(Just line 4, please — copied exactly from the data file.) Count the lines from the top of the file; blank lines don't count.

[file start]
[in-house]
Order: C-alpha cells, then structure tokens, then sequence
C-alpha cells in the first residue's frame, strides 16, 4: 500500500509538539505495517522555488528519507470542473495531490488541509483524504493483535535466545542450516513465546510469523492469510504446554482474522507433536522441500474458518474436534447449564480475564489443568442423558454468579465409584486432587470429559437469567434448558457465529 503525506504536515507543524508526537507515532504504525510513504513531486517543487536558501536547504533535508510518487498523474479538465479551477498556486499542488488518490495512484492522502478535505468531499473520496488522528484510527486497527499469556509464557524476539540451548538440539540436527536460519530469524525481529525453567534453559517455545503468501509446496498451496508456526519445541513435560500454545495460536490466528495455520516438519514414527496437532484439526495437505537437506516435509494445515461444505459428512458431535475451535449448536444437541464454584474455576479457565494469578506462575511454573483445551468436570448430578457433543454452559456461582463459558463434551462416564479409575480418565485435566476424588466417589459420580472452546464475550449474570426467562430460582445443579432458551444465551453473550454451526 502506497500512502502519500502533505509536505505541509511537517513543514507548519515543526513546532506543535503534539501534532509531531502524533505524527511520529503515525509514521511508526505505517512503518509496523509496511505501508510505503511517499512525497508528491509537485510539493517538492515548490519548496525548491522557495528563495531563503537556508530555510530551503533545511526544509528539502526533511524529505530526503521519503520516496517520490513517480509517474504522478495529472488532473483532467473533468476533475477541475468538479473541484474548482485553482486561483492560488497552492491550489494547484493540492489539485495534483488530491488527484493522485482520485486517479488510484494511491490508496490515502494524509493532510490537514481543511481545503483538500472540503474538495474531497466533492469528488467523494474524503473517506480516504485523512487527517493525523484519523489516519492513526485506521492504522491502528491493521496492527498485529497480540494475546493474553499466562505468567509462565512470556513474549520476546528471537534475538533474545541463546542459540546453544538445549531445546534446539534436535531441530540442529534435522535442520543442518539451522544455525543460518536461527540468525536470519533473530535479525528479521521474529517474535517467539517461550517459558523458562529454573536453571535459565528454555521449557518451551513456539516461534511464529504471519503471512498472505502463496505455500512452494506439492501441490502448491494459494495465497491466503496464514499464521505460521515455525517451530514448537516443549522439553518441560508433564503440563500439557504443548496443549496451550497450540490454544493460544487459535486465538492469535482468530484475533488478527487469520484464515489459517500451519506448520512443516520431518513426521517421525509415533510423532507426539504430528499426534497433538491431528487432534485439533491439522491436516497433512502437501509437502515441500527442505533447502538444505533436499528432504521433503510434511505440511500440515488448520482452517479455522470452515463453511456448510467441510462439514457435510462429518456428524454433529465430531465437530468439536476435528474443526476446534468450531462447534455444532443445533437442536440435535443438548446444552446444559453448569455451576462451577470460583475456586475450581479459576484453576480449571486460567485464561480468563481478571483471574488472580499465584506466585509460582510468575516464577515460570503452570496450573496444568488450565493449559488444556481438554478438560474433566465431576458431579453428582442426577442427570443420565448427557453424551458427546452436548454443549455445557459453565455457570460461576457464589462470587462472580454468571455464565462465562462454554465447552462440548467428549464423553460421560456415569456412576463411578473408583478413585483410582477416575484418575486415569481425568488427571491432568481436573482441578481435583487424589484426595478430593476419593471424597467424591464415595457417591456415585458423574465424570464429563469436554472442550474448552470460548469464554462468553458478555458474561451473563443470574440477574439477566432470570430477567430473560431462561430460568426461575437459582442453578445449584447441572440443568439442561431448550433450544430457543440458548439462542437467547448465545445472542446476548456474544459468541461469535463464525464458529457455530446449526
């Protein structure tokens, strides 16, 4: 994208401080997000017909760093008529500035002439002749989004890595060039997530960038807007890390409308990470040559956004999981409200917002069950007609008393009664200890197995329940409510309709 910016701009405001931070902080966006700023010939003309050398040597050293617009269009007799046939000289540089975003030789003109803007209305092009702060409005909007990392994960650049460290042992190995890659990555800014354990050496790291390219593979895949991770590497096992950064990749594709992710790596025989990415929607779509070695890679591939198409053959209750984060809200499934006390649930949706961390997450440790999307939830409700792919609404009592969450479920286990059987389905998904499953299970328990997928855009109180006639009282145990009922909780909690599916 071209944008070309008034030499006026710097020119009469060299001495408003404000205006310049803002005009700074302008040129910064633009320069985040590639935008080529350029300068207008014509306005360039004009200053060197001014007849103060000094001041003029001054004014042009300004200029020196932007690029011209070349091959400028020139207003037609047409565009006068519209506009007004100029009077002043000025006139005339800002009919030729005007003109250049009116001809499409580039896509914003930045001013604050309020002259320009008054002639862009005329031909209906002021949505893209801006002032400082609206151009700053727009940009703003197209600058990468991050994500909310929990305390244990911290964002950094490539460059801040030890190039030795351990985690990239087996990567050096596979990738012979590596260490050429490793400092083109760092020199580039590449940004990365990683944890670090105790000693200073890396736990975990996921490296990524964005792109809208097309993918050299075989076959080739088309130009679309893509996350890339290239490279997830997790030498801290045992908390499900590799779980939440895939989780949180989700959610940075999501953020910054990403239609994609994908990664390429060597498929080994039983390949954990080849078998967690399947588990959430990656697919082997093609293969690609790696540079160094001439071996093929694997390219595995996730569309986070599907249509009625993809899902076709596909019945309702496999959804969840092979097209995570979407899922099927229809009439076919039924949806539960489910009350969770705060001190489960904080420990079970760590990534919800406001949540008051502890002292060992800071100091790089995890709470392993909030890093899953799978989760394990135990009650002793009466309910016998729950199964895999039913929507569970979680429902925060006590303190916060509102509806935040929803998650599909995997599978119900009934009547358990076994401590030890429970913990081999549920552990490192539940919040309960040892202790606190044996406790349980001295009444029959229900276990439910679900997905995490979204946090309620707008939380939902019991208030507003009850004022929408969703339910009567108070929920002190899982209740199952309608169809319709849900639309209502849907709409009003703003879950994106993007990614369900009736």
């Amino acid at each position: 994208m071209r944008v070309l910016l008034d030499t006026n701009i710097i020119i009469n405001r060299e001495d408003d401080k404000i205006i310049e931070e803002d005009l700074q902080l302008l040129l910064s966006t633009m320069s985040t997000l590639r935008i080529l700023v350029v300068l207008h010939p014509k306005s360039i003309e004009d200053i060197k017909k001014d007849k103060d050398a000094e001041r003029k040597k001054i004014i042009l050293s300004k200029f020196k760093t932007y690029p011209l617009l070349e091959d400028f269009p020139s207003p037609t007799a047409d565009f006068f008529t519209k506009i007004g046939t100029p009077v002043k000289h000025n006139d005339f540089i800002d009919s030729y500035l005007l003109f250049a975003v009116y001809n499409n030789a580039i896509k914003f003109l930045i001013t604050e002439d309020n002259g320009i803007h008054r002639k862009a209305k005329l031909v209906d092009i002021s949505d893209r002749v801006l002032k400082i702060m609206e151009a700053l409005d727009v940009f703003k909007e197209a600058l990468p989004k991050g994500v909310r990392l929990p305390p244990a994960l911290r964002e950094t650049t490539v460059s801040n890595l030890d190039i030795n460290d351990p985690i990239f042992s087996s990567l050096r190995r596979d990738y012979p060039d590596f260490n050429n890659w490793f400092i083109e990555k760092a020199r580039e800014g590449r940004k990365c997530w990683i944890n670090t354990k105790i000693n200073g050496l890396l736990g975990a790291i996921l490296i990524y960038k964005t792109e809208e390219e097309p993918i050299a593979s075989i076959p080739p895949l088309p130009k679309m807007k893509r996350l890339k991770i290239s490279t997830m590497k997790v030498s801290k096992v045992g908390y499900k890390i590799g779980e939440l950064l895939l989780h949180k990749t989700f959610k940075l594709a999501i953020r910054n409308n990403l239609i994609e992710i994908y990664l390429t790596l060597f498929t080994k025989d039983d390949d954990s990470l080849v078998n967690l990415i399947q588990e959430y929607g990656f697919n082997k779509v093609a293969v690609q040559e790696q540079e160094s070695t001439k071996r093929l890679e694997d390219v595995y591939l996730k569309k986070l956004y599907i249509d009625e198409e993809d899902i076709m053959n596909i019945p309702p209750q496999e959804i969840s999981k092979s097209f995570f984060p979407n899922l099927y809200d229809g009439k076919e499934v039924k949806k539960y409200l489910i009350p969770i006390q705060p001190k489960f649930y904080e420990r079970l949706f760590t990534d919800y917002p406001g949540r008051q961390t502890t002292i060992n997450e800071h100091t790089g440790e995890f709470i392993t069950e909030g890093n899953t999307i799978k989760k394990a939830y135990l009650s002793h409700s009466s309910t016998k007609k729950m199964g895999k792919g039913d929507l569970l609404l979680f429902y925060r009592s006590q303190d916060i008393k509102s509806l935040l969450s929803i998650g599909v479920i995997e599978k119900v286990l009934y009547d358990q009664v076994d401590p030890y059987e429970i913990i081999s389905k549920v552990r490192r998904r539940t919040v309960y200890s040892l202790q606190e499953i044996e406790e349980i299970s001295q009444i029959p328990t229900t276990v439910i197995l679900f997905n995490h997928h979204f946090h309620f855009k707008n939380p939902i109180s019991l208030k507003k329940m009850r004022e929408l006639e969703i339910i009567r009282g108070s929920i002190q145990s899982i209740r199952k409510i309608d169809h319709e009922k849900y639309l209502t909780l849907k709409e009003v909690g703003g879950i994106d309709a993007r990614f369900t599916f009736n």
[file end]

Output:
């Protein structure tokens, strides 16, 4: 994208401080997000017909760093008529500035002439002749989004890595060039997530960038807007890390409308990470040559956004999981409200917002069950007609008393009664200890197995329940409510309709 910016701009405001931070902080966006700023010939003309050398040597050293617009269009007799046939000289540089975003030789003109803007209305092009702060409005909007990392994960650049460290042992190995890659990555800014354990050496790291390219593979895949991770590497096992950064990749594709992710790596025989990415929607779509070695890679591939198409053959209750984060809200499934006390649930949706961390997450440790999307939830409700792919609404009592969450479920286990059987389905998904499953299970328990997928855009109180006639009282145990009922909780909690599916 071209944008070309008034030499006026710097020119009469060299001495408003404000205006310049803002005009700074302008040129910064633009320069985040590639935008080529350029300068207008014509306005360039004009200053060197001014007849103060000094001041003029001054004014042009300004200029020196932007690029011209070349091959400028020139207003037609047409565009006068519209506009007004100029009077002043000025006139005339800002009919030729005007003109250049009116001809499409580039896509914003930045001013604050309020002259320009008054002639862009005329031909209906002021949505893209801006002032400082609206151009700053727009940009703003197209600058990468991050994500909310929990305390244990911290964002950094490539460059801040030890190039030795351990985690990239087996990567050096596979990738012979590596260490050429490793400092083109760092020199580039590449940004990365990683944890670090105790000693200073890396736990975990996921490296990524964005792109809208097309993918050299075989076959080739088309130009679309893509996350890339290239490279997830997790030498801290045992908390499900590799779980939440895939989780949180989700959610940075999501953020910054990403239609994609994908990664390429060597498929080994039983390949954990080849078998967690399947588990959430990656697919082997093609293969690609790696540079160094001439071996093929694997390219595995996730569309986070599907249509009625993809899902076709596909019945309702496999959804969840092979097209995570979407899922099927229809009439076919039924949806539960489910009350969770705060001190489960904080420990079970760590990534919800406001949540008051502890002292060992800071100091790089995890709470392993909030890093899953799978989760394990135990009650002793009466309910016998729950199964895999039913929507569970979680429902925060006590303190916060509102509806935040929803998650599909995997599978119900009934009547358990076994401590030890429970913990081999549920552990490192539940919040309960040892202790606190044996406790349980001295009444029959229900276990439910679900997905995490979204946090309620707008939380939902019991208030507003009850004022929408969703339910009567108070929920002190899982209740199952309608169809319709849900639309209502849907709409009003703003879950994106993007990614369900009736």